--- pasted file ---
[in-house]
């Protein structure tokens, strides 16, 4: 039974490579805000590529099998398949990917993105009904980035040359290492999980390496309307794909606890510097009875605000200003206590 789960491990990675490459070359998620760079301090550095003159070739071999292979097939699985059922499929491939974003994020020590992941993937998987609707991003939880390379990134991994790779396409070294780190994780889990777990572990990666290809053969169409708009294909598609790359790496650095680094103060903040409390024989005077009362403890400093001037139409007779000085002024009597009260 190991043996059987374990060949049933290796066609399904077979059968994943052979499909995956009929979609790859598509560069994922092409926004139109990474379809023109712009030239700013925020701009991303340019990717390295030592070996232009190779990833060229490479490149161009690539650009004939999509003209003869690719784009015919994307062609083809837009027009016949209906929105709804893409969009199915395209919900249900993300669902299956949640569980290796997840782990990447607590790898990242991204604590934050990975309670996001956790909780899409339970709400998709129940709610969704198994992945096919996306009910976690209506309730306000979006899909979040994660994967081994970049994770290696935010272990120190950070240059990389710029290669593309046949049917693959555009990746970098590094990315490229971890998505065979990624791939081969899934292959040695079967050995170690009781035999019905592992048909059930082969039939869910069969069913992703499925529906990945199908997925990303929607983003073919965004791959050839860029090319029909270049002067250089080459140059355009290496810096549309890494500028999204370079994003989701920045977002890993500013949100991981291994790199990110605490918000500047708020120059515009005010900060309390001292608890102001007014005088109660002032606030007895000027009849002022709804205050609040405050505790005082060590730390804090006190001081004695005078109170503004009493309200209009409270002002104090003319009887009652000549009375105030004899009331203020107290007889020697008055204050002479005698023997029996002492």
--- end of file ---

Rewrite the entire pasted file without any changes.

[in-house]
């Protein structure tokens, strides 16, 4: 039974490579805000590529099998398949990917993105009904980035040359290492999980390496309307794909606890510097009875605000200003206590 789960491990990675490459070359998620760079301090550095003159070739071999292979097939699985059922499929491939974003994020020590992941993937998987609707991003939880390379990134991994790779396409070294780190994780889990777990572990990666290809053969169409708009294909598609790359790496650095680094103060903040409390024989005077009362403890400093001037139409007779000085002024009597009260 190991043996059987374990060949049933290796066609399904077979059968994943052979499909995956009929979609790859598509560069994922092409926004139109990474379809023109712009030239700013925020701009991303340019990717390295030592070996232009190779990833060229490479490149161009690539650009004939999509003209003869690719784009015919994307062609083809837009027009016949209906929105709804893409969009199915395209919900249900993300669902299956949640569980290796997840782990990447607590790898990242991204604590934050990975309670996001956790909780899409339970709400998709129940709610969704198994992945096919996306009910976690209506309730306000979006899909979040994660994967081994970049994770290696935010272990120190950070240059990389710029290669593309046949049917693959555009990746970098590094990315490229971890998505065979990624791939081969899934292959040695079967050995170690009781035999019905592992048909059930082969039939869910069969069913992703499925529906990945199908997925990303929607983003073919965004791959050839860029090319029909270049002067250089080459140059355009290496810096549309890494500028999204370079994003989701920045977002890993500013949100991981291994790199990110605490918000500047708020120059515009005010900060309390001292608890102001007014005088109660002032606030007895000027009849002022709804205050609040405050505790005082060590730390804090006190001081004695005078109170503004009493309200209009409270002002104090003319009887009652000549009375105030004899009331203020107290007889020697008055204050002479005698023997029996002492």